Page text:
Chesterton, IN, USA
Dave has been sailing since his first ride on a Sunfish off the beach on the southern shores of Lake Michigan at age 12. From there, he progressed through small boats – Lasers and Hobie Cats – to half-ton keelboats, 3/4 ton and 1-ton racing machines, and on up in size. He’s competed in many events, both crewed and solo, and is passionate about offshore sailing and primarily singlehanded sailing.
In 2011, he commissioned the construction of hull #3 of the Kiwi 40 FC Class 40 to prepare for and compete in the single-handed Global Ocean Race. After campaigning this boat, now named Bodacious Dream, for two years in Europe and North America, he learned that the Race was canceled. Adjusting to the situation, in October of 2013, he started an amazing journey on Bodacious Dream, eventually solo sailing 25,000 miles around the world. After leaving Jamestown, RI, and stopping in Cape Town, Wellington (NZ), the Galapagos Islands, and the Panama Canal, he returned home in June of 2014, creating a blog with educational materials for kids of all ages at www.bodaciousdreamexpeditions.com. Dave published a book on this journey as well, Spirit of a Dream, and still races on Lake Michigan when he is home, enjoying the marvelous ocean of freshwater and its beautiful but evermore fragile ecosystems.
What inspired you to become an 11th Hour Racing ambassador?
The Great Lakes have been my home since I was nine years old. I’ve grown up in the middle of the Indiana Dunes National Lakeshore Park and have a keen relationship with wild areas regardless of where they are. I love the open desert as much as the wide ocean. I’ve experienced first-hand the health of the ocean and have shed tears with dolphins as they swim through polluted waters. I’ve had my share of good times sailing, now it’s time to give back. It’s time, friends. It’s time to work on this problem. The ocean can heal if we stop beating it up.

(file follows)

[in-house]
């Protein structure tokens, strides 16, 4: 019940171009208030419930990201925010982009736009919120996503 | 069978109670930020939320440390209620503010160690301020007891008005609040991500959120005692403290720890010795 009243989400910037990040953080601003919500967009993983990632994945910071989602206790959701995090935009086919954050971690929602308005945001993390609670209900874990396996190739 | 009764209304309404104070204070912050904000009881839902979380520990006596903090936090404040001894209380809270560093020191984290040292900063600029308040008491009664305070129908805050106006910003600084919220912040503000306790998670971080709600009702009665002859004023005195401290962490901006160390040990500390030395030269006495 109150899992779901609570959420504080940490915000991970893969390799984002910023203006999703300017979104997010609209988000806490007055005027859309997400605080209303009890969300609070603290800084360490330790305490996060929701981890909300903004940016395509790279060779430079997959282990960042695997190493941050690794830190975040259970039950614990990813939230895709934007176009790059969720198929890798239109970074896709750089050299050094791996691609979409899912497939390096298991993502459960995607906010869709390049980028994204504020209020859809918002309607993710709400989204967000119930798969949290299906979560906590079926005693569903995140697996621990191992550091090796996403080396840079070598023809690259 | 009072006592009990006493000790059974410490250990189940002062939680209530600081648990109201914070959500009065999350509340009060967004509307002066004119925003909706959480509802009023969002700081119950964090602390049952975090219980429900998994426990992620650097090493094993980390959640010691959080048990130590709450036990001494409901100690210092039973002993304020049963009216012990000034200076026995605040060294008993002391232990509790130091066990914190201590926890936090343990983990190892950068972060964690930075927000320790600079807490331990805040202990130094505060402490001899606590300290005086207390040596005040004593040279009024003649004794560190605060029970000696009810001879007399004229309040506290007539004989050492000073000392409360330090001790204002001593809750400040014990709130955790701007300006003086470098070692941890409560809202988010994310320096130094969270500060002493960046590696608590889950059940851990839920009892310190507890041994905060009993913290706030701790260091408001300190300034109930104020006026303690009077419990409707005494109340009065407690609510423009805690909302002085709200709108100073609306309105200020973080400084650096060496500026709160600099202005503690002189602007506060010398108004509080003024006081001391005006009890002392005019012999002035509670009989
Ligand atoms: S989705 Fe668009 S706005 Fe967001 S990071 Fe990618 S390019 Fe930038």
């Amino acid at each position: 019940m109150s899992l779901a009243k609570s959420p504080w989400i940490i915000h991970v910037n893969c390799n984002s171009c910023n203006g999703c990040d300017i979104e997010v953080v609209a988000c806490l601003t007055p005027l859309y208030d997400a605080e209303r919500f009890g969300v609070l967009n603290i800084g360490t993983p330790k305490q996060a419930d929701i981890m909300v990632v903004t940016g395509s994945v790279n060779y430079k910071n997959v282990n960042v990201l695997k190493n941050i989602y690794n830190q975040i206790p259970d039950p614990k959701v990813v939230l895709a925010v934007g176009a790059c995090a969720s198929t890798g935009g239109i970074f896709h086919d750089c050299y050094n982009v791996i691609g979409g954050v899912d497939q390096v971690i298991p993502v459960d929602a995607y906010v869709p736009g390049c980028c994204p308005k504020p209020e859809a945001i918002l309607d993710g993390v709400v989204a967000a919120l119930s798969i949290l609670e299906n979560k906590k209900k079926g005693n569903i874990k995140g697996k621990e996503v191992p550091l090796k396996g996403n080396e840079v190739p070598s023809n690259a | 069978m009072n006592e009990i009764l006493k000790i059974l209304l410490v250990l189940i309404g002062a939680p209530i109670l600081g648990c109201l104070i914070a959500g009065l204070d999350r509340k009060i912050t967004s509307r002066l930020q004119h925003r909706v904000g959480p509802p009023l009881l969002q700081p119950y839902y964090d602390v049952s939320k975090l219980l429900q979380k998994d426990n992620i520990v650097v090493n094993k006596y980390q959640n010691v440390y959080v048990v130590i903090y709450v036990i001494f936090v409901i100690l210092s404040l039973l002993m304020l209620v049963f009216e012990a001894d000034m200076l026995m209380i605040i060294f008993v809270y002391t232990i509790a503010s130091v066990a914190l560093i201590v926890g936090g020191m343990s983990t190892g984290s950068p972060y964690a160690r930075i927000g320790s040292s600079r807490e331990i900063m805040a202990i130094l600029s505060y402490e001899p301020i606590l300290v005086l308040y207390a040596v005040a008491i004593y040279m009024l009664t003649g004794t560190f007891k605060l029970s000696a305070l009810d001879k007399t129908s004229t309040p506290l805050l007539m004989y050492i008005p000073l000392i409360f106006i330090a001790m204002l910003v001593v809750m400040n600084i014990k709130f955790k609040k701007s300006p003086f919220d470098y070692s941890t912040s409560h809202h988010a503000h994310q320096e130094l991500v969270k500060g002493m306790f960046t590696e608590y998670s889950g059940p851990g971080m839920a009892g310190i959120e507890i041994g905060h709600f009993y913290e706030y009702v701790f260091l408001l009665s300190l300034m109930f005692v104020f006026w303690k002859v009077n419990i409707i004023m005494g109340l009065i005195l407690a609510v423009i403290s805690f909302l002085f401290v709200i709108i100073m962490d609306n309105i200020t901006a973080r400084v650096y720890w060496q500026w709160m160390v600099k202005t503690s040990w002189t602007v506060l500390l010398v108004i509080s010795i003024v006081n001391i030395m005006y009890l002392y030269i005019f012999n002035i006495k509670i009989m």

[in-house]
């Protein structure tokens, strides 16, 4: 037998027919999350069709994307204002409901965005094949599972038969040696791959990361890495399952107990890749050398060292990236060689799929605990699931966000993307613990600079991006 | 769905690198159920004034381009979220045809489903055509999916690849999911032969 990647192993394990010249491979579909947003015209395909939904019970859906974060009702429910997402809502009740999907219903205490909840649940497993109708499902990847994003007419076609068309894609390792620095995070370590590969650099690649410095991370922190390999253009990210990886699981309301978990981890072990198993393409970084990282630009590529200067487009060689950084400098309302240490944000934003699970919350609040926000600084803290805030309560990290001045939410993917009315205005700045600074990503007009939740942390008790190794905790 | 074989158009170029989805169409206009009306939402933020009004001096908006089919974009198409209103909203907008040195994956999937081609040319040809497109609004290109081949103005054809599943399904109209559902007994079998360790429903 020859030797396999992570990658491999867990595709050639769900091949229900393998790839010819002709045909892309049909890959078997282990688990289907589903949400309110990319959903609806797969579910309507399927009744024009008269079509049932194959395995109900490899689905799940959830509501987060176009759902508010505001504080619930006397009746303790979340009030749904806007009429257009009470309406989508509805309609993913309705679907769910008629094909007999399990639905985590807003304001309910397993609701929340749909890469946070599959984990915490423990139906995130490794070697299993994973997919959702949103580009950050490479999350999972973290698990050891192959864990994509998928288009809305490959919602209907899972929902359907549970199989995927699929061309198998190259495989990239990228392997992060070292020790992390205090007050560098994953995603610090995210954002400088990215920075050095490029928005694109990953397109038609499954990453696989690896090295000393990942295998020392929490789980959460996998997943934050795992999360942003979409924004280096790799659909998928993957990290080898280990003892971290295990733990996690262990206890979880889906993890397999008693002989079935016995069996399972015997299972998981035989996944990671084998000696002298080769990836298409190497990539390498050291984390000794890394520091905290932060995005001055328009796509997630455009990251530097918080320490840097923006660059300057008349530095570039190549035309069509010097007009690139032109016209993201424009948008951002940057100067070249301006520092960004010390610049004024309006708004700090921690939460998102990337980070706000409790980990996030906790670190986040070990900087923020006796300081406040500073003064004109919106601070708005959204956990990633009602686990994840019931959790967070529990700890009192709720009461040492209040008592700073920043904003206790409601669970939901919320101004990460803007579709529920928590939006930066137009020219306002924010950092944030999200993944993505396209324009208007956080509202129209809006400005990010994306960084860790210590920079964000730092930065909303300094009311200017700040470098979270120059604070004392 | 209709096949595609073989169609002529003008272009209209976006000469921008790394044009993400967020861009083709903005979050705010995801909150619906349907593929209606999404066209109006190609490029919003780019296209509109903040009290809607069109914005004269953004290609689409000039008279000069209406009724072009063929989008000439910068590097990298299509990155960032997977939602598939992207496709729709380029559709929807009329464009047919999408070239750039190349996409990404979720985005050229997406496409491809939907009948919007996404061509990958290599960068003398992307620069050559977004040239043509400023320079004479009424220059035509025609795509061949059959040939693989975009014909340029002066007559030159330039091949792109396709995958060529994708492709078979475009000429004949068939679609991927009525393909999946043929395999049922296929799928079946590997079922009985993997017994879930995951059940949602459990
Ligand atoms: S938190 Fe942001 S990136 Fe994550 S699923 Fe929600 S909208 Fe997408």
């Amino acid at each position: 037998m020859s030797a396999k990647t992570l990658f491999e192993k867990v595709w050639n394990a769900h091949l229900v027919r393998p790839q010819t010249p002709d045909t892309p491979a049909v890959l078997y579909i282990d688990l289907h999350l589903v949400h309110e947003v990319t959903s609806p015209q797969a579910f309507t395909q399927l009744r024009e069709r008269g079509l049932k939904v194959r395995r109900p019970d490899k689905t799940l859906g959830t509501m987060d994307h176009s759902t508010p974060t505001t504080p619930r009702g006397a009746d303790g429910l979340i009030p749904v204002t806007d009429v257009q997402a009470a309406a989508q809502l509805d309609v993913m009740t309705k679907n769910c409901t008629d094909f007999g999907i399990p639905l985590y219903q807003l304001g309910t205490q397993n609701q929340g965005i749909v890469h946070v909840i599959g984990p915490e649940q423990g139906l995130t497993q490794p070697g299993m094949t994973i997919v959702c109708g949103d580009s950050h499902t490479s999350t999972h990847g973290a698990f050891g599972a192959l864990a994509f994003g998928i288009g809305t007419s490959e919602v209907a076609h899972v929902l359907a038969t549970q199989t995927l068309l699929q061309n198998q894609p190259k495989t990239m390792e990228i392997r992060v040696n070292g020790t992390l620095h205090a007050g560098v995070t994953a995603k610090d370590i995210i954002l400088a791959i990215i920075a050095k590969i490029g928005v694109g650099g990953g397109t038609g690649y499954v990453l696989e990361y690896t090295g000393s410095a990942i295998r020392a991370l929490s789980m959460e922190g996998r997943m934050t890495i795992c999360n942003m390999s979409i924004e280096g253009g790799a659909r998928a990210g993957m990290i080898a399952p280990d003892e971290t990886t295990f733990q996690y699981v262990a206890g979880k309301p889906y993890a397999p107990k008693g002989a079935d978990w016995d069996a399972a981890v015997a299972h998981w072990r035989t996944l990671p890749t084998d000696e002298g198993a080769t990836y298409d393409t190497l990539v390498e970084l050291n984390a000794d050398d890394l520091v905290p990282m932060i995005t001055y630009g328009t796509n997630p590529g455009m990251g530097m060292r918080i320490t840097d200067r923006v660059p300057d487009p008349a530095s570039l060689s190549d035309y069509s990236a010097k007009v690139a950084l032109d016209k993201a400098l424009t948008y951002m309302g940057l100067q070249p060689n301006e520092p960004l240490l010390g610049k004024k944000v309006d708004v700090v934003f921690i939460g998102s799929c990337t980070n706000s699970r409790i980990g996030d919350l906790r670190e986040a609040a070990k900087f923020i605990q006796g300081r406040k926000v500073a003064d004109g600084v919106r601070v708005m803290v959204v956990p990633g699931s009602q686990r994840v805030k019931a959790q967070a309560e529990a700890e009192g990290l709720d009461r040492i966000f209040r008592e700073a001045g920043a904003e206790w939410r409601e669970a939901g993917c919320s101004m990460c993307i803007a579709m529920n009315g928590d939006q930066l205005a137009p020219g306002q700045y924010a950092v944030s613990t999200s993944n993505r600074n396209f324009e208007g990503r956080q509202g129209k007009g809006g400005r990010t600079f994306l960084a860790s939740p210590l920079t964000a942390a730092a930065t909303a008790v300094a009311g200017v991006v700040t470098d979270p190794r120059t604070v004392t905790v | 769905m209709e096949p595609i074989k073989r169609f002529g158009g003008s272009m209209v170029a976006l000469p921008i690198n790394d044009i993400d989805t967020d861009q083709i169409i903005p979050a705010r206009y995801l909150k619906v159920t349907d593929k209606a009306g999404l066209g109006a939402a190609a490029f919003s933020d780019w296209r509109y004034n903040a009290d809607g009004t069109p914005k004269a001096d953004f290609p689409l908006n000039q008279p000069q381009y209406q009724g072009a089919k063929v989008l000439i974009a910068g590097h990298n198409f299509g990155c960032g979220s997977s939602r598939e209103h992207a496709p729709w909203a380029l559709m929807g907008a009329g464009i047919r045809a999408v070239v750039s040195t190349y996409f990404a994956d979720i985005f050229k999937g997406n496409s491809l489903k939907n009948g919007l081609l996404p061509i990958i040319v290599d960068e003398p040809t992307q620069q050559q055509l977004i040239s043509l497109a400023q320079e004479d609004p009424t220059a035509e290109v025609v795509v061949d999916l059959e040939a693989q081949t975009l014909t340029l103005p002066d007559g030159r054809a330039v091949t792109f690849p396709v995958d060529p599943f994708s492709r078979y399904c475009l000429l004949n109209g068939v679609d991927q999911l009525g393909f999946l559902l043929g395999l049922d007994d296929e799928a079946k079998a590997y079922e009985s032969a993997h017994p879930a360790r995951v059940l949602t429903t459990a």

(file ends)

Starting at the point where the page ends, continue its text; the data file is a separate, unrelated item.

Why are you passionate about ocean conservation?
I’m passionate about the opportunity to share my life experience with younger kids, giving them a leg up on life as they grow and age. If we can teach them to respect the earth and the oceans, we will build a generation of new strength in our pursuit. In 1978, some friends and I held a recycling event once a month on Saturday mornings in the parking lot of the grocery store. People would come by and drop off their recycling – metal, glass, plastic, and aluminum – we’d gather it up and take it to the large recycling center, all at our own cost. Other people would question me as to why I was wasting my time with this. Here we are, 40 years later, and I am honored to see kids carrying a plastic bottle until they can find a recycling can, not just discarding it from their sight at first chance. Change comes through generations; 11th Hour Racing gives us the opportunity to educate people and spread this energy.
Supporting the mission
Project name: Chicago Maritime Arts Center
Project mission: Help kids develop new skills and find new pathways for the future through boat building, ecology, and STEM education